The best classroom teacher in America is Rafe Esquith, who teaches fifth grade to immigrant students in Los Angeles, writes Jay Mathews in the Washington Post.
Esquith is most famous for organizing the Hobart Shakespeareans, a troupe of fifth graders who perform the works of the Bard all over the country, and sometimes abroad. . . . His fifth graders rehearsed Shakespeare on a Esquith designed stage, practiced the musical accompaniment, read and discussed parts of “To Kill a Mockingbird” and played a game called Buzz that Esquith describes in the book. The class counted to 100, with Esquith pointing to students in turn. If the next number was a prime number, the student had to say “buzz” instead.
. . . He runs the Young Authors project, in which each student over the course of a year writes a book. He instructs on the world of money by having his students run an entire economic system in the class, with paychecks, rents and too many other complications to mention.
Esquith, author of There Are No Shortcuts, has a new book, Teach Like Your Hair’s on Fire! It recounts Esquith’s battles with bureaucrats who wanted him to stop teaching Steinbeck books to fifth graders (too hard) and tried to give his classroom to another teacher.
Teacher Magazine complains about Esquith’s “self-congratulatory tone.”
Perhaps even more irritating is his habit of putting down other teachers as â€œapathetic or incompetent or both.â€ On pages where he isnâ€™t busy promoting himself, he is usually busy criticizing his colleagues for not being him.
Esquith takes credit for the students from Room 56 who have gone on to attend the University of California at Berkeley, Northwestern, and Notre Dame, as if he were the only one who ever taught them. He doesnâ€™t seem to recognize the extent to which teaching is a collaborative art.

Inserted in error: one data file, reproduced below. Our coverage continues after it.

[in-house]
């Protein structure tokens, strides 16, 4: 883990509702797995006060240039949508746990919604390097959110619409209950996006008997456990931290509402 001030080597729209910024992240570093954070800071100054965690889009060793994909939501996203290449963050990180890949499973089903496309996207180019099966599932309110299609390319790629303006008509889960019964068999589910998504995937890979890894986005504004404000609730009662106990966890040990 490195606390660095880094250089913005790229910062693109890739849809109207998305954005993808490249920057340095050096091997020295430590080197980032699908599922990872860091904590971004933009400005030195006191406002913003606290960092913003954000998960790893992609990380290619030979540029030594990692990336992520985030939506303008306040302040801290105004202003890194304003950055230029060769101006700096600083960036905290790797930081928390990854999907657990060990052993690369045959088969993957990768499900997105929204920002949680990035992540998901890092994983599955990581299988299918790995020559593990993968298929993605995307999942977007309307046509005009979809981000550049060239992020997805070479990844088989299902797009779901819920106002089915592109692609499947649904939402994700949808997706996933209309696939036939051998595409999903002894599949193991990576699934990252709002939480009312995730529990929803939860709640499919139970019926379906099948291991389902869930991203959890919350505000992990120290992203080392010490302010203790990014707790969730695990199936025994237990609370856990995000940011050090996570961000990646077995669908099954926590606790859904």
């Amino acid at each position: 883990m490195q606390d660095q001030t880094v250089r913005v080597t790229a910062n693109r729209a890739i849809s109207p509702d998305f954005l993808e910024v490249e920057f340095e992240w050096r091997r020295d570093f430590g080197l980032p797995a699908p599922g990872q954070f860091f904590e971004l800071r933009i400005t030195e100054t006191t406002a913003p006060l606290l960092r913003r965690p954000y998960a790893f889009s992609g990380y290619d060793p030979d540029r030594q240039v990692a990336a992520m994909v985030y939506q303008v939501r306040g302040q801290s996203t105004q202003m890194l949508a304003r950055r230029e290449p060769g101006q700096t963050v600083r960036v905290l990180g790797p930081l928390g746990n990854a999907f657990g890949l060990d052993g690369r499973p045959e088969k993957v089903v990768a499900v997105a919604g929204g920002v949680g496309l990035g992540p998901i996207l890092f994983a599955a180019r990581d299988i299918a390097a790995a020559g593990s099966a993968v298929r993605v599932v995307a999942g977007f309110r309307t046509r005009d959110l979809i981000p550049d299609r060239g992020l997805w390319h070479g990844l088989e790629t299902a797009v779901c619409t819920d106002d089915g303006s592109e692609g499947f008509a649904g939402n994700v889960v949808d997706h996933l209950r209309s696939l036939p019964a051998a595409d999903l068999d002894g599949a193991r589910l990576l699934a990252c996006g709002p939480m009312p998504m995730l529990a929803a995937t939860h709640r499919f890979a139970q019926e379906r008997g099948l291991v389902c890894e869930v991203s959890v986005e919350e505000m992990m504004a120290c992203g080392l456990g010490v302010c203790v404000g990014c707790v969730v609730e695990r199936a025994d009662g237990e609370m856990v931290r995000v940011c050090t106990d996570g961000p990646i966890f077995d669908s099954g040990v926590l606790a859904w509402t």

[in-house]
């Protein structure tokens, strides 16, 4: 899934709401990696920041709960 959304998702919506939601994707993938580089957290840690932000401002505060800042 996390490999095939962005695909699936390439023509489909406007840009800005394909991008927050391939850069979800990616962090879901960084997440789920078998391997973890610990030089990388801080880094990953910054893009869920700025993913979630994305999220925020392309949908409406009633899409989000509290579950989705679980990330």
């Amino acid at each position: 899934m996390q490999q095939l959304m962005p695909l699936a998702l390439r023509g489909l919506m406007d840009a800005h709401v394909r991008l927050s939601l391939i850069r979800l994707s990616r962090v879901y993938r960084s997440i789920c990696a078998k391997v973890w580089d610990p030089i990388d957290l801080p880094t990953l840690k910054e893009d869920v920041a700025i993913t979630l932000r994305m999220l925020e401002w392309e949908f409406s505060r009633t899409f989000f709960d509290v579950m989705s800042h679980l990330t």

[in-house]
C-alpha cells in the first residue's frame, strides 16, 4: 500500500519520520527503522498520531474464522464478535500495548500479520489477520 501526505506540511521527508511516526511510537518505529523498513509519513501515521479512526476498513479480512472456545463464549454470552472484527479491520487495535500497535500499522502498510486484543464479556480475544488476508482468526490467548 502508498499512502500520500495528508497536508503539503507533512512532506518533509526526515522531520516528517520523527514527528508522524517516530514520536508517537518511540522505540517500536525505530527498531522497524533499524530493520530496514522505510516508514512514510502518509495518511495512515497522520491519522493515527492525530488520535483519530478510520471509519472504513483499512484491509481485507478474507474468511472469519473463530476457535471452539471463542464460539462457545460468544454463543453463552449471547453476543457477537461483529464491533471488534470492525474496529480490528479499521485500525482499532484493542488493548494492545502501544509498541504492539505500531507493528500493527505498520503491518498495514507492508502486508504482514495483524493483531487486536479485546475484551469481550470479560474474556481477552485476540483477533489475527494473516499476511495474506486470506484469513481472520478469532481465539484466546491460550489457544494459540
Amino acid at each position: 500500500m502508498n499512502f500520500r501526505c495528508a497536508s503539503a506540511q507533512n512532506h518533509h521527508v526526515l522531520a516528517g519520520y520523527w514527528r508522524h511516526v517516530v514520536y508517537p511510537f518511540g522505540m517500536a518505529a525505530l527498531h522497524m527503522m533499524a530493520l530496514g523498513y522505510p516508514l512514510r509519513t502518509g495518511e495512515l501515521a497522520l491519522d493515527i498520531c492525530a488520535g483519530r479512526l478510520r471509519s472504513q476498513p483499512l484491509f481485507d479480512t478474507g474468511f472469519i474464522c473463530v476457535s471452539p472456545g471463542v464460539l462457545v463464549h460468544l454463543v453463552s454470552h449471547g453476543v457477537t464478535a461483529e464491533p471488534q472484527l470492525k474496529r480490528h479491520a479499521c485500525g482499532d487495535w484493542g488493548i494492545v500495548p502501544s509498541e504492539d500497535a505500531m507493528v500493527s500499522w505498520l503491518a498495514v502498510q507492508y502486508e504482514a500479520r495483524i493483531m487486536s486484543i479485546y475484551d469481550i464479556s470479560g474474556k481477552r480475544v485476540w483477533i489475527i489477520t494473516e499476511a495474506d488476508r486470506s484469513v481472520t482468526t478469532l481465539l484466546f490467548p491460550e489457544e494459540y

Esquith definitely is a diva who promotes a 12-hour-a-day, bankrupt-yourself, crazy-genius style of teaching that’s not realistic for most teachers — including most smart, competent, idealistic teachers.
In a New York Times op-ed, Bronx history teacher Tom Moore complains about the movie Myth of the Great Teacher.
Films like â€œFreedom Writersâ€ portray teachers more as missionaries than professionals, eager to give up their lives and comfort for the benefit of others, without need of compensation. Ms. Gruwell sacrifices money, time and even her marriage for her job.
Her behavior is not represented as obsessive or self-destructive, but driven â€” necessary, even.
Yet once a hero teacher inspires students, they turn instantly into high achievers.
This trivializes not only the difficulties many real students must overcome, but also the hard-earned skill and tireless effort real teachers must use to help those students succeed.
Esquith may be a hero, but he understands that it takes long, hard work teaching to help his students catch up and move ahead.